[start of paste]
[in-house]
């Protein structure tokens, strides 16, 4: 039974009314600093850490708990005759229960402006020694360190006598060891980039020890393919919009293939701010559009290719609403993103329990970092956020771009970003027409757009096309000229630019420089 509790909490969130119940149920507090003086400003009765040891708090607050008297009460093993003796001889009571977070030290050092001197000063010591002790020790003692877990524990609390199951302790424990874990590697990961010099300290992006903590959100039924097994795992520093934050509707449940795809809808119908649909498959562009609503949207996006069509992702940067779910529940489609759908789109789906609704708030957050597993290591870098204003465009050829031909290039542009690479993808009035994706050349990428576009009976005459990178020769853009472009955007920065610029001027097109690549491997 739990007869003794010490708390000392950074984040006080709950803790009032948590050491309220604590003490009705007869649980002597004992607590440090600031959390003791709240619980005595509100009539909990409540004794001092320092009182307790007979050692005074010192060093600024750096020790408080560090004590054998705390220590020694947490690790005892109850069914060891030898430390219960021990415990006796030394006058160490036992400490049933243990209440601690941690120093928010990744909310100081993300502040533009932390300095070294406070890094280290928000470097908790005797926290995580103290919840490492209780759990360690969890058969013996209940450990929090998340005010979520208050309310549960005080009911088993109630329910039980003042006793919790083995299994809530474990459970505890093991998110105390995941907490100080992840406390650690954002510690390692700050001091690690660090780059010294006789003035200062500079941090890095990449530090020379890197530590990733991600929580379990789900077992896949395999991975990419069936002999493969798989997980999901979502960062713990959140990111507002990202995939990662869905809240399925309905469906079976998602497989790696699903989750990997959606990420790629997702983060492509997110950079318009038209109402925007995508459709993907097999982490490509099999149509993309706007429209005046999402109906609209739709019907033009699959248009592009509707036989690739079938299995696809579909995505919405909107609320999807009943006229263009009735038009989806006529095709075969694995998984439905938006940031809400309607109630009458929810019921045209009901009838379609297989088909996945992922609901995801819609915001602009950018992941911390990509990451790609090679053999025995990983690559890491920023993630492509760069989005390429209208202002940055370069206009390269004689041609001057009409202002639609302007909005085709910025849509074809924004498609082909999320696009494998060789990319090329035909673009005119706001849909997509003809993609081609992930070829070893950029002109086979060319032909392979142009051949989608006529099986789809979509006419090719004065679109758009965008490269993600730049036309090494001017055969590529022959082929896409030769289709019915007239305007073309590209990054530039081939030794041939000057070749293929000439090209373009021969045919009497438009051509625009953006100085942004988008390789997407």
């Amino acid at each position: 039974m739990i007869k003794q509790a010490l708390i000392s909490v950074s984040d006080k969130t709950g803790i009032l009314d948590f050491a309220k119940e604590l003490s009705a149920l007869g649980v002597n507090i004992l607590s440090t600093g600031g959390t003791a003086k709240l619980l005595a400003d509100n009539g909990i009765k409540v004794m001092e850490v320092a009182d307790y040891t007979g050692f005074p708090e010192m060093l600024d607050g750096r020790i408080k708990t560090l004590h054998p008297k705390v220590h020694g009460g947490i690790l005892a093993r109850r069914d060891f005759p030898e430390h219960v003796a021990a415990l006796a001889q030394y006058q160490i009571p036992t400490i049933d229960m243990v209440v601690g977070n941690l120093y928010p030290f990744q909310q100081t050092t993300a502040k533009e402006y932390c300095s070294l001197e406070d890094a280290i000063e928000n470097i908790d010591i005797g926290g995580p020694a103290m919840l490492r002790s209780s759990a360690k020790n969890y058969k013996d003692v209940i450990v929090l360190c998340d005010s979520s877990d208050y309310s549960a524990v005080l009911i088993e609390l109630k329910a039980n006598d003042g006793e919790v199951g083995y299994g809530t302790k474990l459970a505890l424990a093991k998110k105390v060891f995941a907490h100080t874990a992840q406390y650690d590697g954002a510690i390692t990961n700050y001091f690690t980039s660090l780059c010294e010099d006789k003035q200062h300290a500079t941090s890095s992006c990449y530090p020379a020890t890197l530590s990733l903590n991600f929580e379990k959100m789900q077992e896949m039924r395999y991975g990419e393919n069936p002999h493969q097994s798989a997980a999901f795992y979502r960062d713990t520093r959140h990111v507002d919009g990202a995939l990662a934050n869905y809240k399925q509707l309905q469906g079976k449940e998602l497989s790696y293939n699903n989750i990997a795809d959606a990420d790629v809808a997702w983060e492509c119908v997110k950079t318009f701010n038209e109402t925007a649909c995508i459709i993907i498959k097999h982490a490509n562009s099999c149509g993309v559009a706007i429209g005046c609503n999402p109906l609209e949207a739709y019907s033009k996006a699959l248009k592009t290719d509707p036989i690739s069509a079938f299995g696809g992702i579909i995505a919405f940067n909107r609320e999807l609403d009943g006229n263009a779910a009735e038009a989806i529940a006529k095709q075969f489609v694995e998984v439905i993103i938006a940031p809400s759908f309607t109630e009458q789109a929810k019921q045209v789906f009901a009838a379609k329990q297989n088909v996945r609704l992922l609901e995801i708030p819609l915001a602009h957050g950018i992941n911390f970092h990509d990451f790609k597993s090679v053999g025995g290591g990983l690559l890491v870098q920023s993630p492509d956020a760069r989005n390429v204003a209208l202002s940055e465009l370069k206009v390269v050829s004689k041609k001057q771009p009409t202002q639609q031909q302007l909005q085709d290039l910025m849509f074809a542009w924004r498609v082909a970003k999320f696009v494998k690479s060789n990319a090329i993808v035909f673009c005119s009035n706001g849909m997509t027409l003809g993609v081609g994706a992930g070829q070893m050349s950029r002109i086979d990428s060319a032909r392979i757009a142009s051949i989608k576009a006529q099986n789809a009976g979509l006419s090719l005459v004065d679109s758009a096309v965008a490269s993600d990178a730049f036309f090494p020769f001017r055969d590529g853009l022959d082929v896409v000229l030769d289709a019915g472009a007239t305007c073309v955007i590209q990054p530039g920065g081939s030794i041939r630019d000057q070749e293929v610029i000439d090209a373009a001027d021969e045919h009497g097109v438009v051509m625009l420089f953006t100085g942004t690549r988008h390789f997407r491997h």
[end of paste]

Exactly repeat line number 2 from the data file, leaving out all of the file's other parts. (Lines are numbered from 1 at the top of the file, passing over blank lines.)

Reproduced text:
């Protein structure tokens, strides 16, 4: 039974009314600093850490708990005759229960402006020694360190006598060891980039020890393919919009293939701010559009290719609403993103329990970092956020771009970003027409757009096309000229630019420089 509790909490969130119940149920507090003086400003009765040891708090607050008297009460093993003796001889009571977070030290050092001197000063010591002790020790003692877990524990609390199951302790424990874990590697990961010099300290992006903590959100039924097994795992520093934050509707449940795809809808119908649909498959562009609503949207996006069509992702940067779910529940489609759908789109789906609704708030957050597993290591870098204003465009050829031909290039542009690479993808009035994706050349990428576009009976005459990178020769853009472009955007920065610029001027097109690549491997 739990007869003794010490708390000392950074984040006080709950803790009032948590050491309220604590003490009705007869649980002597004992607590440090600031959390003791709240619980005595509100009539909990409540004794001092320092009182307790007979050692005074010192060093600024750096020790408080560090004590054998705390220590020694947490690790005892109850069914060891030898430390219960021990415990006796030394006058160490036992400490049933243990209440601690941690120093928010990744909310100081993300502040533009932390300095070294406070890094280290928000470097908790005797926290995580103290919840490492209780759990360690969890058969013996209940450990929090998340005010979520208050309310549960005080009911088993109630329910039980003042006793919790083995299994809530474990459970505890093991998110105390995941907490100080992840406390650690954002510690390692700050001091690690660090780059010294006789003035200062500079941090890095990449530090020379890197530590990733991600929580379990789900077992896949395999991975990419069936002999493969798989997980999901979502960062713990959140990111507002990202995939990662869905809240399925309905469906079976998602497989790696699903989750990997959606990420790629997702983060492509997110950079318009038209109402925007995508459709993907097999982490490509099999149509993309706007429209005046999402109906609209739709019907033009699959248009592009509707036989690739079938299995696809579909995505919405909107609320999807009943006229263009009735038009989806006529095709075969694995998984439905938006940031809400309607109630009458929810019921045209009901009838379609297989088909996945992922609901995801819609915001602009950018992941911390990509990451790609090679053999025995990983690559890491920023993630492509760069989005390429209208202002940055370069206009390269004689041609001057009409202002639609302007909005085709910025849509074809924004498609082909999320696009494998060789990319090329035909673009005119706001849909997509003809993609081609992930070829070893950029002109086979060319032909392979142009051949989608006529099986789809979509006419090719004065679109758009965008490269993600730049036309090494001017055969590529022959082929896409030769289709019915007239305007073309590209990054530039081939030794041939000057070749293929000439090209373009021969045919009497438009051509625009953006100085942004988008390789997407």